Inside Out: What Emotion Drives You?

March 13, 2016

Continuing my tradition of being way behind on popular culture, I only recently saw Inside Out. I finally watched it because one of my friends, who has good taste, kept berating me until I did. I should probably listen to his advice more often, ’cause this movie was amazing.

I can hear him clambering with more suggestions. Down boy, down! Stephen has to write sometime.

I want to talk about two of the way emotions were treated in Inside Out changed my perception of those emotions. The first is deliberate on the film’s part, whereas the second is more of an open question.

First is how Joy’s perception of Sadness changes as the movie progresses. This is the one that was deliberate, and it’s the main philosophical thrust of the film. Joy starts out wondering what exactly Sadness’s role in Riley’s life is, not seeming to see much value in it. But as the story progresses, we learn that Sadness isn’t all bad. It really sunk home when Sadness was comforting Bing Bong, as she was willing to sit and listen to his worries when Joy was trying to go go go.

Sadness, it turns out, is the root of empathy. Without sadness, we can’t understand what others are going through when they hit rough times. Too much sunlight isn’t healthy. Just as fear has its place (Fear keeps Riley safe, as Joy notes), Sadness has a role too.

But more than that, Inside Up made me think of the old saying—that good cannot exist without evil. By the same token, joy cannot exist without sadness, or if it can exist, it’s not as sweet. I’m not advocating depression so the happy times are happier; we don’t need to experience the full magnitude of an emotion to receive its dividends. But a Riley without Sadness would have been a stunted person, because she wouldn’t have appreciated her own joy or empathized with others’ sadness.

All our emotions, Inside Out is saying, combine to make us who we are—as is illustrated during one of the last scenes, when Riley’s new multicolored core memories are shown—and our emotions are far more in the driver’s seat than most of us are willing to admit.

Which brings me to the second element I found interesting. This one is less emphasized, but is perhaps more interesting because the movie doesn’t give us a concrete answer.

Did you notice how everyone whose emotions we saw has a different emotion in the middle seat? For Riley, it’s Joy. For her mother, it’s Sadness. For her father, Anger. We see others, like the boy who’s shot through with fear because he saw a girl—been there, done that, kid—or the bus driver who had five doses of anger, but those are punch lines. It’s Riley and her family that made me think.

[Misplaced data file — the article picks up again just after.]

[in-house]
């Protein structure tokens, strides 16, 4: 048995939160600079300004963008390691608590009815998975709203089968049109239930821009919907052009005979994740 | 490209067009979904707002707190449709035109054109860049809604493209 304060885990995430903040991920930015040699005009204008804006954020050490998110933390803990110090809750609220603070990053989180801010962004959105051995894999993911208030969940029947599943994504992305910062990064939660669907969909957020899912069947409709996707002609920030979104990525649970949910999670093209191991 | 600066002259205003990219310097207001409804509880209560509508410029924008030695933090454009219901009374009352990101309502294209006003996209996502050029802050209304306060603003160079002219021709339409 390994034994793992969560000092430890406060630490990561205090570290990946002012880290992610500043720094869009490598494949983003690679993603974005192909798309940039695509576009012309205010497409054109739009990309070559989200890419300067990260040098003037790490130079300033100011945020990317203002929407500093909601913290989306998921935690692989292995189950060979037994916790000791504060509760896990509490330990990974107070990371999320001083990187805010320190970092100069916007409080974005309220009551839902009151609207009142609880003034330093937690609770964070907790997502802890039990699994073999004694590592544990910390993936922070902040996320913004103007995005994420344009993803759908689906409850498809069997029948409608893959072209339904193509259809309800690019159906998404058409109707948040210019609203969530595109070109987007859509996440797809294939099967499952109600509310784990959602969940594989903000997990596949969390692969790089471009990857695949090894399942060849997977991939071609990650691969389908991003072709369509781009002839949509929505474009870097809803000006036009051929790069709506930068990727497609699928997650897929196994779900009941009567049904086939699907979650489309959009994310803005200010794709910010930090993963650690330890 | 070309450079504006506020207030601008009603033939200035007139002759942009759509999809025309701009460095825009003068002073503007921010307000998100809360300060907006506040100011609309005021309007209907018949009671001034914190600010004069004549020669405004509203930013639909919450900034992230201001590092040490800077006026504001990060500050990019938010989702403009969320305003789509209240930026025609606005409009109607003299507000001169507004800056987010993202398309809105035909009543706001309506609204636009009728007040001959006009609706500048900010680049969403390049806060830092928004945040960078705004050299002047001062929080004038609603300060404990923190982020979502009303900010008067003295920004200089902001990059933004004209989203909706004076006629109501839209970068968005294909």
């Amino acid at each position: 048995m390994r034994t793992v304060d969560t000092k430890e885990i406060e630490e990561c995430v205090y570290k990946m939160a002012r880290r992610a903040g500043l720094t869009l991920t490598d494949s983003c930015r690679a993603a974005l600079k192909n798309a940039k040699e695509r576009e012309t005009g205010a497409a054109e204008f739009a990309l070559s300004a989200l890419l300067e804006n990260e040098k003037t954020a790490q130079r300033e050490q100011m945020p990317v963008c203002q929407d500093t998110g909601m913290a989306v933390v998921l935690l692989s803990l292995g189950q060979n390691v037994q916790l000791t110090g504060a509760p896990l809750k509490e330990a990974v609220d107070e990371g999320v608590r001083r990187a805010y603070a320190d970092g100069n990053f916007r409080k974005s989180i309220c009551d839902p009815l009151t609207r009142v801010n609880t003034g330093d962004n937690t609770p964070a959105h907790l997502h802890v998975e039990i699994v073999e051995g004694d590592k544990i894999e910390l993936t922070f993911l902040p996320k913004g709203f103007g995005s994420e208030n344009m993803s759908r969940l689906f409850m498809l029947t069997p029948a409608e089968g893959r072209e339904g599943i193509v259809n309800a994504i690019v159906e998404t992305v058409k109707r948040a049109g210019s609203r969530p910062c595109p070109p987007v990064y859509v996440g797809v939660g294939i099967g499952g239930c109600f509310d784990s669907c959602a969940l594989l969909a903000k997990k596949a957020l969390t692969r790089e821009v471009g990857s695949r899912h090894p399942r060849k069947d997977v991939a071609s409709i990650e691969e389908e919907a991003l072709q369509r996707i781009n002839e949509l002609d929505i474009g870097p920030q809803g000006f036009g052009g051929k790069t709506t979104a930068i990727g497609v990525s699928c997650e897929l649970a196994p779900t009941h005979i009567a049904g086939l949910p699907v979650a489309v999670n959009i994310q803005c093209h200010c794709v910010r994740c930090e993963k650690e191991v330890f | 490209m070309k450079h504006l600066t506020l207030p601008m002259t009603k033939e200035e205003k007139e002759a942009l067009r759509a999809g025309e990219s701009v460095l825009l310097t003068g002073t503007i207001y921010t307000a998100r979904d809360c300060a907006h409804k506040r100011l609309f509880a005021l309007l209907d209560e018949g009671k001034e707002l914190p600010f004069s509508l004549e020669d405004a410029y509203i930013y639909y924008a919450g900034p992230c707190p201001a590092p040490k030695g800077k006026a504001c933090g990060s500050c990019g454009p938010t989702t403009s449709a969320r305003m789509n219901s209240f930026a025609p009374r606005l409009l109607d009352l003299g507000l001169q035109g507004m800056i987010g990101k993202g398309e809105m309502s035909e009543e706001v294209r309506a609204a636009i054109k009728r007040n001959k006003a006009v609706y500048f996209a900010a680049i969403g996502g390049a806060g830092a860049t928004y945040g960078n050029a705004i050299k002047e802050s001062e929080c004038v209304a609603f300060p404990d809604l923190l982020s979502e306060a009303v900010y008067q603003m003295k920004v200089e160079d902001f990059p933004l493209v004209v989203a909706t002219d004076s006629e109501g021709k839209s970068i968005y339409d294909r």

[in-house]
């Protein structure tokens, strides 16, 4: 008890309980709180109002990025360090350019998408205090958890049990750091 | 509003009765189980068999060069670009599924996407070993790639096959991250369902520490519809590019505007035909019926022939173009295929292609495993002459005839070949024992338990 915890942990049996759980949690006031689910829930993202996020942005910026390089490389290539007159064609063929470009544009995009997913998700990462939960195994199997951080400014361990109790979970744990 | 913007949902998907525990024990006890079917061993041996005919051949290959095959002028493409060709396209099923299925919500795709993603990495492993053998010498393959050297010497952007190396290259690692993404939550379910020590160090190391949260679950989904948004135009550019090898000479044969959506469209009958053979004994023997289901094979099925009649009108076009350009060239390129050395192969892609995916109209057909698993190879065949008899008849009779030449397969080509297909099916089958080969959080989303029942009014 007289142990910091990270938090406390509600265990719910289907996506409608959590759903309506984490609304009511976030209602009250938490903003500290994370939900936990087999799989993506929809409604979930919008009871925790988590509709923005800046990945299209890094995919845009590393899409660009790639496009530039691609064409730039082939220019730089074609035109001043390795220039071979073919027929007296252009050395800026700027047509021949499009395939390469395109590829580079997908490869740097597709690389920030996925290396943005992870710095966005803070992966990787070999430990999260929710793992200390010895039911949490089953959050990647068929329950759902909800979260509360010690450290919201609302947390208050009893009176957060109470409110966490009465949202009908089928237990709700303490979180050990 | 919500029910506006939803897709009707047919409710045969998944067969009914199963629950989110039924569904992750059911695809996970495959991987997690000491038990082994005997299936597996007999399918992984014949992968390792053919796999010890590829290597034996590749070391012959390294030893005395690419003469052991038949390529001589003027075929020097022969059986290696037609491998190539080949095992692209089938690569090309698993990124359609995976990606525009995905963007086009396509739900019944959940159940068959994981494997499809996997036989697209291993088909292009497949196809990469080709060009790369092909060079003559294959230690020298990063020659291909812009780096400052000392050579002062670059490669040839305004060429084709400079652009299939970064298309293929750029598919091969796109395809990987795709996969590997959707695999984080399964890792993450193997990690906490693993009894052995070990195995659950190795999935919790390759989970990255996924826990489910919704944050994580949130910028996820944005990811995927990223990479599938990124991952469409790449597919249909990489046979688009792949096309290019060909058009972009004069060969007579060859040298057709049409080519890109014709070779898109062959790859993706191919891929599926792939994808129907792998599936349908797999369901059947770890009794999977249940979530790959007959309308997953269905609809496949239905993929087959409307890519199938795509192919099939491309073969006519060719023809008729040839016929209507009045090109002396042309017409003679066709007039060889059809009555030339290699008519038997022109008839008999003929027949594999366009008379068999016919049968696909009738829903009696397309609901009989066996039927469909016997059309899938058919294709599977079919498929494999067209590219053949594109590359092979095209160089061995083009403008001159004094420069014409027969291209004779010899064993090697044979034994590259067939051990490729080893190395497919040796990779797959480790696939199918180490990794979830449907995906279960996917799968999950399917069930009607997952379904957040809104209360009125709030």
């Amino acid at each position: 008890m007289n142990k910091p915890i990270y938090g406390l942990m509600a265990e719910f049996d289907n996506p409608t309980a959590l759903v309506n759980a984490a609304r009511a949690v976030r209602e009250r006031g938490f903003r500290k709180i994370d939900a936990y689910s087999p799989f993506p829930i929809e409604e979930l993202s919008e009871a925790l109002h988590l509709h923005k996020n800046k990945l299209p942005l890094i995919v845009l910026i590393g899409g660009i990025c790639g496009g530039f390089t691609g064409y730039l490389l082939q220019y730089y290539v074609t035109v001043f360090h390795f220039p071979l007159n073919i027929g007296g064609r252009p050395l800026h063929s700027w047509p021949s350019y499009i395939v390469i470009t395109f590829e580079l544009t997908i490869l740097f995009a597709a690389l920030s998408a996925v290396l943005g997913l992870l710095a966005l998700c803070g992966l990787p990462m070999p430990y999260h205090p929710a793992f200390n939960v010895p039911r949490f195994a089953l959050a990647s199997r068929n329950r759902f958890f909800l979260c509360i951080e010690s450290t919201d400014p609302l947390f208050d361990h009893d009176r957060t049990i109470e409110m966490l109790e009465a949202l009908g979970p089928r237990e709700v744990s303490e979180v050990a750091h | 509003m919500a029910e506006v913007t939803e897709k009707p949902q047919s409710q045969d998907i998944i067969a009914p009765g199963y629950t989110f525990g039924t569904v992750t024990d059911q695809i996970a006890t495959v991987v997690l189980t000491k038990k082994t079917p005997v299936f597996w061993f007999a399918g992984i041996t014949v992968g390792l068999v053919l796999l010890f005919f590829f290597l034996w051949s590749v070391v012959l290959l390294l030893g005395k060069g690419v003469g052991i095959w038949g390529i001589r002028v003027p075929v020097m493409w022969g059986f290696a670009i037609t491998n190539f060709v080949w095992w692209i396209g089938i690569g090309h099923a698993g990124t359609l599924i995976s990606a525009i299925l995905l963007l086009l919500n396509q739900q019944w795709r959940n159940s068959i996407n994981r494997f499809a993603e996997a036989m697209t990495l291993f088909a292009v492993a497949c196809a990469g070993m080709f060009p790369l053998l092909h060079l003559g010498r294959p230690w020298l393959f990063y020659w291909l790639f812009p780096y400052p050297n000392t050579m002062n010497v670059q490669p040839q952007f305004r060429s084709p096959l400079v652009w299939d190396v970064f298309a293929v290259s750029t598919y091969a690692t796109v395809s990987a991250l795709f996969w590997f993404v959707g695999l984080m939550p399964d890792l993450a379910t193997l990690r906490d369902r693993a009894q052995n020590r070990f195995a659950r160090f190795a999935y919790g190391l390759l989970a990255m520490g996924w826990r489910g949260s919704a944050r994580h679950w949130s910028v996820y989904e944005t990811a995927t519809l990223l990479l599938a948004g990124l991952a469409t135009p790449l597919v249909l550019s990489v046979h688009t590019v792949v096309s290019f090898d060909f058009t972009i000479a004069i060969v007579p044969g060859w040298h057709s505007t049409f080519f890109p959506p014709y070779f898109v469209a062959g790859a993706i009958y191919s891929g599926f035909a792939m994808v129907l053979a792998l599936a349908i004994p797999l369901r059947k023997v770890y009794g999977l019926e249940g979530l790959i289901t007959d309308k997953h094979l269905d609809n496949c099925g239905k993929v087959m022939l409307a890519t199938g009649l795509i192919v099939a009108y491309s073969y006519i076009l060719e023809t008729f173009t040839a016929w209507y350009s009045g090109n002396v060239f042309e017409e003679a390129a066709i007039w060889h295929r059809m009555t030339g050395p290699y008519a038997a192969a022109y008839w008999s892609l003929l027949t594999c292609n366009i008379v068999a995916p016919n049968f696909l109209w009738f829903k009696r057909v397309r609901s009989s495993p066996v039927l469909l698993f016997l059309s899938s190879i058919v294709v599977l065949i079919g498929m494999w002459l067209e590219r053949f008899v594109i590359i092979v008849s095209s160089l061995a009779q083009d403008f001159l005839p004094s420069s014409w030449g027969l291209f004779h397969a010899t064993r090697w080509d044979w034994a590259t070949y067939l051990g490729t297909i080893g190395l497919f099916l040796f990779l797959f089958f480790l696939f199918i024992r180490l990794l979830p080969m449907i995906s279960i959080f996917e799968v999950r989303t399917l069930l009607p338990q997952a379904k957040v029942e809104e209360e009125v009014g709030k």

I find it fascinating to consider which of the five emotions inhabit the middle seat for people I know. I can think of a family member and a close friend who are led by Anger—both men, naturally, proving that perhaps some stereotypes come from somewhere. Riley’s mom seems driven by a low-grade worry for her husband and daughter, and I can think of people like that too. I have a close friend who’s dismissive of anyone he’s not close to—that’s Disgust. I can think of several who are compelled by Fear. I can even name some adults who have kept Joy in the driver’s seat, which is great for them.

Then I wonder which emotion is in the middle seat in my head, and I have no idea. Perhaps this is one of those times when proximity blinds me, like how it’s easy to see when your friends are screwing up their relationships but it’s hard when it comes to your own (that’s those pesky emotions’ fault again).

Fortunately, I found a chart. Or rather, I asked the friend who finally got me to watch Inside Out, and he sent me this:

Inside Out emotions chart

Turns out, I’m (and I’m quoting my friend here) “probably a Joy-centric person, but it’s not pure Joy, it’s a bunch of those other Joy hybrids.” Which feels right to me, because melancholy, intrigue, surprise, and righteousness are all frequent companions, whereas about the closest I can get to ecstasy with any regularity—outside of certain times, get your mind out of my bedroom, perverts—is a certain calm contentment.

Still, it’s nice to hear that all the effort I’ve put into being more optimistic and forward-looking has borne fruit, even if I still spend a decent amount of time on the Sadness continuum (anxiety, self-loathing), and bounce around to a few other places as well.

What about you? Which emotion drives you?

As always, thank you for using my Amazon Affiliate link (info).

By Stephen W. Gee

Author of Wage Slave Rebellion, Freelance Heroics, and about two good blog posts out of a hundred.

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